We rolled up to Denino’s Pizza Tavern –– an unassuming pizzeria in a working-class neighborhood on Staten Island –– at about two on a bright Wednesday afternoon. A few regulars peppered the granite countertop, and we took seats at a high table overlooking the street. This is a no-delivery, cash-only place with a long and storied history. First opened as a pool hall, it started serving beer in 1933 after the repeal of Prohibition. Within four years, Denino’s was operating as a full-service bar. Pizza was added in 1951 –– much to the delight of locals. Since then, it has won local and national acclaim and has even been Zagat-rated.
We kept our order simple at Denino’s, opting for a large classic margherita, a beer, a glass of Chianti and a couple of sodas. What we got was close to a perfect meal. The Denino family uses the same formula on which the pizza was founded. The crust here is crispy but tender, and the sauce is sweet. There’s not an overabundance of cheese, but rather dollops of fresh mozzarella that melt to perfection.
Aside from their classic margherita, sausage is a favorite. Looking for something gourmet? Denino’s can do that, too, with toppings ranging from broccoli raab to meatballs and fresh peppers.
In 2007, Denino’s won a coveted AOL award for “City’s Best” pizza for all the boroughs, a feat they repeated in 2008.
Last year, Denino’s made a big decision –– to open a new location in Bricktownship, New Jersey. Denino’s South now offers a taste of Staten Island to the Garden State.
Joe & Pat’s
From the outside, Joe & Pat’s Pizzeria is spartan –– the striped awning claims that the restaurant was established in 1960, but there’s little else glaring about this Staten Island mainstay. Yet, this pizzeria is literally a staple in the NYC pizza scene. Sure, there’s pizza by the slice, but the dining room –– dressed in Greecian garb –– appeals to families and groups alike.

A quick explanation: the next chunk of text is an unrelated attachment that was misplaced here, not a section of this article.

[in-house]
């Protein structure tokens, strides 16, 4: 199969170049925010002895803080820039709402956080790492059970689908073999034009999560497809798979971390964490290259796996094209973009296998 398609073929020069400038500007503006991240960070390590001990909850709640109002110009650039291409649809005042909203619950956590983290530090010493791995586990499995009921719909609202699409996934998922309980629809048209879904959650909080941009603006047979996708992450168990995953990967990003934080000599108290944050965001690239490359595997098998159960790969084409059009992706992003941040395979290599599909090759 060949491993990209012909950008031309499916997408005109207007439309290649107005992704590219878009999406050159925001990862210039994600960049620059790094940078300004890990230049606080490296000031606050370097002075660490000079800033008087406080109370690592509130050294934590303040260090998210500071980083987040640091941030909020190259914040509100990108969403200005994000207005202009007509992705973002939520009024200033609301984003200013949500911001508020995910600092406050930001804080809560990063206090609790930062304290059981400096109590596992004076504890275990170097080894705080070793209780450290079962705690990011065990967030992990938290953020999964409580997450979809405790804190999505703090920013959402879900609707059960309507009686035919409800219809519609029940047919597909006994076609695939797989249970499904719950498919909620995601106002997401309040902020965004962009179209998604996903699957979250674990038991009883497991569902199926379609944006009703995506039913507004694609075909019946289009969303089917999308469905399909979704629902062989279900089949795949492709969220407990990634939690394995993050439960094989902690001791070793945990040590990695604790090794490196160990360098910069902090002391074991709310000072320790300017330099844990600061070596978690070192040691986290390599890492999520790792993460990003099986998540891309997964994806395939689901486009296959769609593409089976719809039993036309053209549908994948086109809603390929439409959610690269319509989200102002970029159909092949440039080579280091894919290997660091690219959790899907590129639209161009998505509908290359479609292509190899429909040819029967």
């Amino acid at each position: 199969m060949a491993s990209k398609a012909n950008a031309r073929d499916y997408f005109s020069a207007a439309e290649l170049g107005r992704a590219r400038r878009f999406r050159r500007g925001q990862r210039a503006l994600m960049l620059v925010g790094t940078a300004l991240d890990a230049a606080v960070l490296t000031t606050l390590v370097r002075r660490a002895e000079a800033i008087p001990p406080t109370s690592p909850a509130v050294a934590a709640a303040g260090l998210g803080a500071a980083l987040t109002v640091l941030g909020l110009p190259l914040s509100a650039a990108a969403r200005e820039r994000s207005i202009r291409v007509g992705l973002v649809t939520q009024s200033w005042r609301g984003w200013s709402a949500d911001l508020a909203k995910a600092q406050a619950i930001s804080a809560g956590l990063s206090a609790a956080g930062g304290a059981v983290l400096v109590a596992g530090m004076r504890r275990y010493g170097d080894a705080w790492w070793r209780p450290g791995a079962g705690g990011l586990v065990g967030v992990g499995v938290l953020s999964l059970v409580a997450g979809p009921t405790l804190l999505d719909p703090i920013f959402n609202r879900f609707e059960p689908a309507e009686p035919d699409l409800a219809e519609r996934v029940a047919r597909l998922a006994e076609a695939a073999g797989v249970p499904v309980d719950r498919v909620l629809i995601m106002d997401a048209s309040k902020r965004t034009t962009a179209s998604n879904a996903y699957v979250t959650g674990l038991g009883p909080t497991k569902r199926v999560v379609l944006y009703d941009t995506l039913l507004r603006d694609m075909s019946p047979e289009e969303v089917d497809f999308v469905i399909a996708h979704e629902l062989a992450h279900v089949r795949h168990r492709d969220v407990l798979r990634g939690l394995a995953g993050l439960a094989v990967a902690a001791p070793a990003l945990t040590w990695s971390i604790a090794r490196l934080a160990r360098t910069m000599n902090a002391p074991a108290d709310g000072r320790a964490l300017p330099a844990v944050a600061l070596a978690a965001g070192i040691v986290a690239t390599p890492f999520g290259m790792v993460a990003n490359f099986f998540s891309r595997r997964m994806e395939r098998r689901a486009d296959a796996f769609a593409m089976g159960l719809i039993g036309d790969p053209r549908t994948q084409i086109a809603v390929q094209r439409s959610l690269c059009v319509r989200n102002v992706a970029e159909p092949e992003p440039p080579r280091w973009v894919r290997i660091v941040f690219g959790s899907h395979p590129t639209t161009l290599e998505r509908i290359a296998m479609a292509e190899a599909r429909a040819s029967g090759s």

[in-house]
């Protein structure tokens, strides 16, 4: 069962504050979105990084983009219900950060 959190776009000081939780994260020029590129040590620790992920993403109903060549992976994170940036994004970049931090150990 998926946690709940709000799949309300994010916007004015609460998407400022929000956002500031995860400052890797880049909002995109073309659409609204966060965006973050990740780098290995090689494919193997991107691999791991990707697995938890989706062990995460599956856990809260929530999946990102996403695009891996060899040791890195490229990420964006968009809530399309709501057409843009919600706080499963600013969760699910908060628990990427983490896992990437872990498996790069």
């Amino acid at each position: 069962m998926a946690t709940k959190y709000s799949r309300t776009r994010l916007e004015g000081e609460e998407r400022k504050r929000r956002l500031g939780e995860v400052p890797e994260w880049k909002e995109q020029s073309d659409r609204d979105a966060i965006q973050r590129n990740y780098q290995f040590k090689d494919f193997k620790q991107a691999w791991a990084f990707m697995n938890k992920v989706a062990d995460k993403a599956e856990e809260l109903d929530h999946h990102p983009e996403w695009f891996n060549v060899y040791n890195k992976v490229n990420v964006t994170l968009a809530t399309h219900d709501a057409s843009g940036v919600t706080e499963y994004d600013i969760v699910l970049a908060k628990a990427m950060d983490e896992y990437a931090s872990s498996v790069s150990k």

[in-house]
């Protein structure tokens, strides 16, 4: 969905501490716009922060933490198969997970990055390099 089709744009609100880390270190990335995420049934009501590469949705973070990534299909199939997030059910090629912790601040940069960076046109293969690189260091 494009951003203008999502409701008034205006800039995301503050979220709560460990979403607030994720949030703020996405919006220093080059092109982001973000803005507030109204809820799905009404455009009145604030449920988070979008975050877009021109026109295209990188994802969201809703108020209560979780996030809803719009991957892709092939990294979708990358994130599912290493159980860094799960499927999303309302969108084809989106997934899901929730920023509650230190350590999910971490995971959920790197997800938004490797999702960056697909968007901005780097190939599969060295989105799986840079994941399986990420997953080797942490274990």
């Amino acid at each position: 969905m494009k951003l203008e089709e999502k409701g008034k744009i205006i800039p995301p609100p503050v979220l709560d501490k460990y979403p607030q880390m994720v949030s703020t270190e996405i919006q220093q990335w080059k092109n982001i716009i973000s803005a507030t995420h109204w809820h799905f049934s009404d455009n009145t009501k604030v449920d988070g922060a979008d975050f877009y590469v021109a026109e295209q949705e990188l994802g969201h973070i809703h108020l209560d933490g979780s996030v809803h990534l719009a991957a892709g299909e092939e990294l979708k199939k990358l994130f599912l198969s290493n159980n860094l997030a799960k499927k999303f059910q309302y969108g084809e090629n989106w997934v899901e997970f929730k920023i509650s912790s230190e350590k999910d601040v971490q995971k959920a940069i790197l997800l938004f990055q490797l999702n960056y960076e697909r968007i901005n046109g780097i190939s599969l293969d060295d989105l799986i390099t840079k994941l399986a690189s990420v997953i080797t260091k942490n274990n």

It was at another SI pizza establishment that we were told by a bartender to “go to Joe & Pat’s, but don’t tell anybody I said that.” Here, we saw diners looking beyond the pie to enjoy veal Parmesan and grilled snapper, but it was pizza we were after. We asked our server what the restaurant was known for but her response –– “everything!” –– didn’t narrow down our field of choices (and yes, we admit we had to Google scungilli in order to rule it out). We settled on a half-pepperoni, half-spinach and were delighted with the thin, chewy, slightly charred oversized pie we received.
Delivery is available, and we saw several runs going out during the rush hour. The dining room is ample, and there’s a designated waiting area –– less common among the famous NYC pizzerias. And yes, Joe & Pat’s is also Zagat-rated, a feat they proudly display in-house.
Goodfella’s was last on our Staten Island tour of pizzerias, but founder Scot Cosentino welcomed us in with open arms –– and a piping hot order of fried mozzarella, glasses of wine and beer. We left the ordering to this Brooklyn native, who opened his pizzeria in 1992.
What we got was was a half-and-half, a combination of two of the restaurant’s award-winning pizzas. The pizza alla vodka hails back to the restaurant’s opening and features Goodfella’s tomato cream vodka sauce, seasoned fresh mushrooms, peas and prosciutto di Parma. The second half divided nicely by a braid of dough –– was the Smoking Goodfella, which we recognized from its first place honors at the International Pizza Challenge in 2007. It’s not common that a half-and-half comes out of an oven so perfectly. We have to give props to Goodfella’s brick oven, which takes center stage in its dining room.
On a Wednesday night, the place was packed, and we saw a multitude of demographics –– from tiny tots clutching chewy crusts to a group celebrating girls’ night out. It’s good the menu transcends traditional pizza and pasta –– Goodfella’s has a taste for everyone.